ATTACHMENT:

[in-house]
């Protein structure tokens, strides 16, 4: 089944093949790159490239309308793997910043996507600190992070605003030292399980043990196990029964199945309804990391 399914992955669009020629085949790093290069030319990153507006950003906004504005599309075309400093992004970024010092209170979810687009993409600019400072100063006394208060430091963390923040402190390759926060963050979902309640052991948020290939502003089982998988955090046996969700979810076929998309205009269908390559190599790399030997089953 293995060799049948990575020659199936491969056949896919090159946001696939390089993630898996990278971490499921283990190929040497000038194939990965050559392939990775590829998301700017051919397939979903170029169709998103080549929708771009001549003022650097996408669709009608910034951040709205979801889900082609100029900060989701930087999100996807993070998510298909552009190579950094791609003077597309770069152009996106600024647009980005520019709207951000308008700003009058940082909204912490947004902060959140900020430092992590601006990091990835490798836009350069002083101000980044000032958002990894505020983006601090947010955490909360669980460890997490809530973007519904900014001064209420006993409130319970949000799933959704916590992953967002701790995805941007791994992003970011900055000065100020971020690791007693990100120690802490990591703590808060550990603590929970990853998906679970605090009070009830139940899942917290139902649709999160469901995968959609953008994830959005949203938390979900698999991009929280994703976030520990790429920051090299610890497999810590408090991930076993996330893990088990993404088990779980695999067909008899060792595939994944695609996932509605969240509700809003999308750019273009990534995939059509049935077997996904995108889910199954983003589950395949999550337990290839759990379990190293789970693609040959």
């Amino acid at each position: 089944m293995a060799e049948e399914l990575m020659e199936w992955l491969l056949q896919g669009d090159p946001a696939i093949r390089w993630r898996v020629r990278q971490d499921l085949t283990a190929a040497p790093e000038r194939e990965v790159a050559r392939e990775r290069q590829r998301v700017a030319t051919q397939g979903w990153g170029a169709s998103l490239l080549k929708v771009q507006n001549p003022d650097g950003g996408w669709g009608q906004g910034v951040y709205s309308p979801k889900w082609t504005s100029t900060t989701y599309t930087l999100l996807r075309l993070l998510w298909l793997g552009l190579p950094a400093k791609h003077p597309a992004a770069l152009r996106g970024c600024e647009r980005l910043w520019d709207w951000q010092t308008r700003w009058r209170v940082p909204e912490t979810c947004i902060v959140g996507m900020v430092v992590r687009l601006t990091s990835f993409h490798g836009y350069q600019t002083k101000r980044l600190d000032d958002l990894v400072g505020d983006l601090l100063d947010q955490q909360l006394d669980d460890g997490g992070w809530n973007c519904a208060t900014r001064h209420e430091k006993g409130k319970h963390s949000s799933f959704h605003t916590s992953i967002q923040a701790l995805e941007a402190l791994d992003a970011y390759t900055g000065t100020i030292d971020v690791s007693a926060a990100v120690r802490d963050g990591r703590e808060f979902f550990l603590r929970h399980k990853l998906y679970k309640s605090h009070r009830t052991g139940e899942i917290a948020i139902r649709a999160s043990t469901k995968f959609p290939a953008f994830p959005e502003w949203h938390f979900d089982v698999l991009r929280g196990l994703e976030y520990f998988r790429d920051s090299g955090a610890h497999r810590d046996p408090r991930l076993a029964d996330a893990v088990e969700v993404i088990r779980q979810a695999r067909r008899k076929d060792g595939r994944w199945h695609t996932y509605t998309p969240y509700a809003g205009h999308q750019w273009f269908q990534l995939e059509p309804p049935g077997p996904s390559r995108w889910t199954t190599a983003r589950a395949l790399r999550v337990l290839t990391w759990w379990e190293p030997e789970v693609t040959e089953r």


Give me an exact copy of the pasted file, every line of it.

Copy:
[in-house]
């Protein structure tokens, strides 16, 4: 089944093949790159490239309308793997910043996507600190992070605003030292399980043990196990029964199945309804990391 399914992955669009020629085949790093290069030319990153507006950003906004504005599309075309400093992004970024010092209170979810687009993409600019400072100063006394208060430091963390923040402190390759926060963050979902309640052991948020290939502003089982998988955090046996969700979810076929998309205009269908390559190599790399030997089953 293995060799049948990575020659199936491969056949896919090159946001696939390089993630898996990278971490499921283990190929040497000038194939990965050559392939990775590829998301700017051919397939979903170029169709998103080549929708771009001549003022650097996408669709009608910034951040709205979801889900082609100029900060989701930087999100996807993070998510298909552009190579950094791609003077597309770069152009996106600024647009980005520019709207951000308008700003009058940082909204912490947004902060959140900020430092992590601006990091990835490798836009350069002083101000980044000032958002990894505020983006601090947010955490909360669980460890997490809530973007519904900014001064209420006993409130319970949000799933959704916590992953967002701790995805941007791994992003970011900055000065100020971020690791007693990100120690802490990591703590808060550990603590929970990853998906679970605090009070009830139940899942917290139902649709999160469901995968959609953008994830959005949203938390979900698999991009929280994703976030520990790429920051090299610890497999810590408090991930076993996330893990088990993404088990779980695999067909008899060792595939994944695609996932509605969240509700809003999308750019273009990534995939059509049935077997996904995108889910199954983003589950395949999550337990290839759990379990190293789970693609040959």
């Amino acid at each position: 089944m293995a060799e049948e399914l990575m020659e199936w992955l491969l056949q896919g669009d090159p946001a696939i093949r390089w993630r898996v020629r990278q971490d499921l085949t283990a190929a040497p790093e000038r194939e990965v790159a050559r392939e990775r290069q590829r998301v700017a030319t051919q397939g979903w990153g170029a169709s998103l490239l080549k929708v771009q507006n001549p003022d650097g950003g996408w669709g009608q906004g910034v951040y709205s309308p979801k889900w082609t504005s100029t900060t989701y599309t930087l999100l996807r075309l993070l998510w298909l793997g552009l190579p950094a400093k791609h003077p597309a992004a770069l152009r996106g970024c600024e647009r980005l910043w520019d709207w951000q010092t308008r700003w009058r209170v940082p909204e912490t979810c947004i902060v959140g996507m900020v430092v992590r687009l601006t990091s990835f993409h490798g836009y350069q600019t002083k101000r980044l600190d000032d958002l990894v400072g505020d983006l601090l100063d947010q955490q909360l006394d669980d460890g997490g992070w809530n973007c519904a208060t900014r001064h209420e430091k006993g409130k319970h963390s949000s799933f959704h605003t916590s992953i967002q923040a701790l995805e941007a402190l791994d992003a970011y390759t900055g000065t100020i030292d971020v690791s007693a926060a990100v120690r802490d963050g990591r703590e808060f979902f550990l603590r929970h399980k990853l998906y679970k309640s605090h009070r009830t052991g139940e899942i917290a948020i139902r649709a999160s043990t469901k995968f959609p290939a953008f994830p959005e502003w949203h938390f979900d089982v698999l991009r929280g196990l994703e976030y520990f998988r790429d920051s090299g955090a610890h497999r810590d046996p408090r991930l076993a029964d996330a893990v088990e969700v993404i088990r779980q979810a695999r067909r008899k076929d060792g595939r994944w199945h695609t996932y509605t998309p969240y509700a809003g205009h999308q750019w273009f269908q990534l995939e059509p309804p049935g077997p996904s390559r995108w889910t199954t190599a983003r589950a395949l790399r999550v337990l290839t990391w759990w379990e190293p030997e789970v693609t040959e089953r």